UW contends that the trial court erred by denying UW's motion for a mistrial in light of the juror misconduct. The trial court concluded that a mistrial was not necessary because although the juror had committed misconduct, the remaining jurors were confident that they could disregard the extrinsic evidence. We conclude that the court did not abuse its discretion in coming to this conclusion.

A juror commits misconduct if they introduce extrinsic evidence into jury deliberations. Kuhn v. Schnall, 155 Wn. App. 560, 575, 228 P.3d 828 (2010). When this happens, the court must generally "make an objective inquiry into whether the extrinsic evidence could have affected the jury's determination, not a subjective inquiry into the actual effect of the evidence on the jury." Kuhn, 155 Wn. App. at 575. If there are "reasonable grounds" to believe a party has been prejudiced, a new trial is warranted. Kuhn, 155 Wn. App. at 575.

"Deciding whether juror misconduct occurred and whether it affected theverdict are matters for the discretion of the trial court, and will not be reversed on appeal unless the court abused its discretion." Breckenridge v. Valley Gen. Hosp., 150 Wn.2d 197, 203, 75 P.3d 944 (2003). The trial court abuses its discretion if its decision is manifestly unreasonable or based on untenable grounds. State v. Allen, 159 Wn.2d 1, 10, 147 P.3d 581 (2006). We give greater weight to a decision to grant a new trial than a decision to deny a new trial. Breckenridge, 150 Wn.2d at 204.

In Lockwood v. AC&S, Inc., 109 Wn.2d 235, 241-42, 744 P.2d 605 (1987), a deliberating jury was discussing damages when one juror informed the jury that he had looked up the defendants and determined that they could "well afford to pay." Having discovered this before the jury rendered its verdict, the trial court gave the jury a curative instruction not to consider the financial circumstances of the parties and denied the defendant's motion for a mistrial. Lockwood, 109 Wn.2d at 242. On appeal, our Supreme Court noted that "the trial court's curative instruction to the jury promptly and directly dealt with the juror misconduct[,] . . . significantly reduc[ing] the probability that the misconduct would have any prejudicial effect." Lockwood, 109 Wn.2d at 265. The Supreme Court took note of the trial court's "careful examination" of the proceedings, along with the fact that the jury damages award was substantially lower than the amount requested, in determining that there was "little reason to doubt that the misconduct did not affect the verdict." Lockwood, 109 Wn.2d at 265-66. The court therefore concluded that the trial court did not abuse its discretion by denying the motion for mistrial. Lockwood, 109 Wn.2d at 266.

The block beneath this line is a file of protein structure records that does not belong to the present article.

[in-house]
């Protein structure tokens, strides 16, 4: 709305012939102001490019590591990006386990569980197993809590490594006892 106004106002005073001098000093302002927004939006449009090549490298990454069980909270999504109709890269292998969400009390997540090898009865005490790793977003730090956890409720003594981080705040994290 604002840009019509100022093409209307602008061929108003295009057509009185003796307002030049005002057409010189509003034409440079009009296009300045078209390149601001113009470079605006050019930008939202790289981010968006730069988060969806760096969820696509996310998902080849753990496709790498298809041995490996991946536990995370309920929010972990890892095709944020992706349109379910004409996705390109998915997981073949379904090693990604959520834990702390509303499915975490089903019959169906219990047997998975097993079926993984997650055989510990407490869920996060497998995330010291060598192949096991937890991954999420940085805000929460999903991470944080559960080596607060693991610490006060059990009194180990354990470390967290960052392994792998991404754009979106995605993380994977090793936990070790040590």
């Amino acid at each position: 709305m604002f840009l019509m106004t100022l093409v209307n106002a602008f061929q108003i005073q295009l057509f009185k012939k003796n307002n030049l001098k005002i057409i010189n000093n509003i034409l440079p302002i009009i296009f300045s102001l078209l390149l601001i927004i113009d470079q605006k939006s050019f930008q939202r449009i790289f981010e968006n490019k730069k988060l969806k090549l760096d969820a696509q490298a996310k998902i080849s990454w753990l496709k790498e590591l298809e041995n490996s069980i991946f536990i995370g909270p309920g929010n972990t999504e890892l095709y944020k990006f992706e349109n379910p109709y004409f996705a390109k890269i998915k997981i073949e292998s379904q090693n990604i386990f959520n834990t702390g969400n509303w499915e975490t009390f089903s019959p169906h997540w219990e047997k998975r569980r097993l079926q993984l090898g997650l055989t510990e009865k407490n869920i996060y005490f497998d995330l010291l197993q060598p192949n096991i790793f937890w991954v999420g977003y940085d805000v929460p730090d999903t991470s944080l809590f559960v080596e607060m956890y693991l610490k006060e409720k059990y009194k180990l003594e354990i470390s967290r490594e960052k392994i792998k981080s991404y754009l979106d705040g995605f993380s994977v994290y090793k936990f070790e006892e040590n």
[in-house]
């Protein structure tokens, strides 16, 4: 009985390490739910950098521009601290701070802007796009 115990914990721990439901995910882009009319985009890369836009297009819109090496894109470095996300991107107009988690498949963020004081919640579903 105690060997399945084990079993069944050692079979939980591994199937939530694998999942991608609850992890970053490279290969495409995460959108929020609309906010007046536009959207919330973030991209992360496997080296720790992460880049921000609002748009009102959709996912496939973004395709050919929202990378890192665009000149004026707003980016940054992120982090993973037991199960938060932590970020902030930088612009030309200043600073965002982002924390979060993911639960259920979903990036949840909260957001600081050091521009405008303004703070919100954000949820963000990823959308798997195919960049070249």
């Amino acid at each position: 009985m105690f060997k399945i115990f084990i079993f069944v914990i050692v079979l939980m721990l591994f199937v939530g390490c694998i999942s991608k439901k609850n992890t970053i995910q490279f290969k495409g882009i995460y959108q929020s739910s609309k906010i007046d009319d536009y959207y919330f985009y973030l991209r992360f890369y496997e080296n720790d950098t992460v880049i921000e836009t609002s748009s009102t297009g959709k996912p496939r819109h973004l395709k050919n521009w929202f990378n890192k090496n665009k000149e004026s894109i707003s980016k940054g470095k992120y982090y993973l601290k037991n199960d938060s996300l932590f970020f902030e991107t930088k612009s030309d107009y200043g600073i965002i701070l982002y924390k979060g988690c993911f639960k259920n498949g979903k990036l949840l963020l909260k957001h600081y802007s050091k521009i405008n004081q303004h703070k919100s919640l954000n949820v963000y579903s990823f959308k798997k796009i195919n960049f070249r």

In this case, the trial court not only instructed the jury to disregard the extrinsic information like the court in Lockwood, it also received sworn assurances from every juror who heard the information that they could set that information aside in their deliberations. The court noted that it "felt that [the jurors] were all very confident that they were and are able to disregard" the extrinsic information. Furthermore, the court dismissed the juror who had committed misconduct, brought in the alternate juror, and directed the jury to begin their...

To continue reading

Request your trial

VLEX uses login cookies to provide you with a better browsing experience. If you click on 'Accept' or continue browsing this site we consider that you accept our cookie policy. ACCEPT